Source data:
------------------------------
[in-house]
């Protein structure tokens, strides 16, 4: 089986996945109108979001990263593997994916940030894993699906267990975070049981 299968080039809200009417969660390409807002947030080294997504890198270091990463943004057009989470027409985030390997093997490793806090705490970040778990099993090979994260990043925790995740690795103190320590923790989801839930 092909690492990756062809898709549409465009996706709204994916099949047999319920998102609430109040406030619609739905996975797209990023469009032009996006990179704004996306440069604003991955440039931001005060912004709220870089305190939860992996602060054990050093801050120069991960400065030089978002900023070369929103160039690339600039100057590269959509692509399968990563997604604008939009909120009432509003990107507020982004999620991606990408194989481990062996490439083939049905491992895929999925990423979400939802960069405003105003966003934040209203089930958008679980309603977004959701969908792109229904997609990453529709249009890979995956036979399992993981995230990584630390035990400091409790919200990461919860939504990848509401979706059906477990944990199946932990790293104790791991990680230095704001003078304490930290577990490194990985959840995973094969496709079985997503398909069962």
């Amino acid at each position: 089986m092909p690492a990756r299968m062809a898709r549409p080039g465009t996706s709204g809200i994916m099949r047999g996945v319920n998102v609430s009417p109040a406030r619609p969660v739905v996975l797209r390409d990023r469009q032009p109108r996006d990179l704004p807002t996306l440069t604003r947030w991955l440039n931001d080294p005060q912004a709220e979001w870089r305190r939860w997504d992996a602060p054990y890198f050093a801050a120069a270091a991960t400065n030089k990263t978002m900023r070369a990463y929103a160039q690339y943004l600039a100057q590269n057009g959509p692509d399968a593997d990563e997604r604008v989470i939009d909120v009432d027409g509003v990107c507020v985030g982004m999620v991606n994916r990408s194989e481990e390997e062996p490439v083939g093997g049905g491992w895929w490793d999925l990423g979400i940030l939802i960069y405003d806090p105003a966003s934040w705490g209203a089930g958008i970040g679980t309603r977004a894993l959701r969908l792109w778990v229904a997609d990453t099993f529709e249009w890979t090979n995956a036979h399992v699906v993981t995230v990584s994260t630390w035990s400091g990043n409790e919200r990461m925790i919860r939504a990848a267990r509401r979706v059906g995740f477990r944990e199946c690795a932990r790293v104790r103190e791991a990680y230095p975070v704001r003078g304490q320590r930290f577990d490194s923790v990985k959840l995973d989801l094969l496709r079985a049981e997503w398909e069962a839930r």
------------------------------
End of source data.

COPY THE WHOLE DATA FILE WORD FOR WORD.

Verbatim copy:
[in-house]
């Protein structure tokens, strides 16, 4: 089986996945109108979001990263593997994916940030894993699906267990975070049981 299968080039809200009417969660390409807002947030080294997504890198270091990463943004057009989470027409985030390997093997490793806090705490970040778990099993090979994260990043925790995740690795103190320590923790989801839930 092909690492990756062809898709549409465009996706709204994916099949047999319920998102609430109040406030619609739905996975797209990023469009032009996006990179704004996306440069604003991955440039931001005060912004709220870089305190939860992996602060054990050093801050120069991960400065030089978002900023070369929103160039690339600039100057590269959509692509399968990563997604604008939009909120009432509003990107507020982004999620991606990408194989481990062996490439083939049905491992895929999925990423979400939802960069405003105003966003934040209203089930958008679980309603977004959701969908792109229904997609990453529709249009890979995956036979399992993981995230990584630390035990400091409790919200990461919860939504990848509401979706059906477990944990199946932990790293104790791991990680230095704001003078304490930290577990490194990985959840995973094969496709079985997503398909069962």
């Amino acid at each position: 089986m092909p690492a990756r299968m062809a898709r549409p080039g465009t996706s709204g809200i994916m099949r047999g996945v319920n998102v609430s009417p109040a406030r619609p969660v739905v996975l797209r390409d990023r469009q032009p109108r996006d990179l704004p807002t996306l440069t604003r947030w991955l440039n931001d080294p005060q912004a709220e979001w870089r305190r939860w997504d992996a602060p054990y890198f050093a801050a120069a270091a991960t400065n030089k990263t978002m900023r070369a990463y929103a160039q690339y943004l600039a100057q590269n057009g959509p692509d399968a593997d990563e997604r604008v989470i939009d909120v009432d027409g509003v990107c507020v985030g982004m999620v991606n994916r990408s194989e481990e390997e062996p490439v083939g093997g049905g491992w895929w490793d999925l990423g979400i940030l939802i960069y405003d806090p105003a966003s934040w705490g209203a089930g958008i970040g679980t309603r977004a894993l959701r969908l792109w778990v229904a997609d990453t099993f529709e249009w890979t090979n995956a036979h399992v699906v993981t995230v990584s994260t630390w035990s400091g990043n409790e919200r990461m925790i919860r939504a990848a267990r509401r979706v059906g995740f477990r944990e199946c690795a932990r790293v104790r103190e791991a990680y230095p975070v704001r003078g304490q320590r930290f577990d490194s923790v990985k959840l995973d989801l094969l496709r079985a049981e997503w398909e069962a839930r």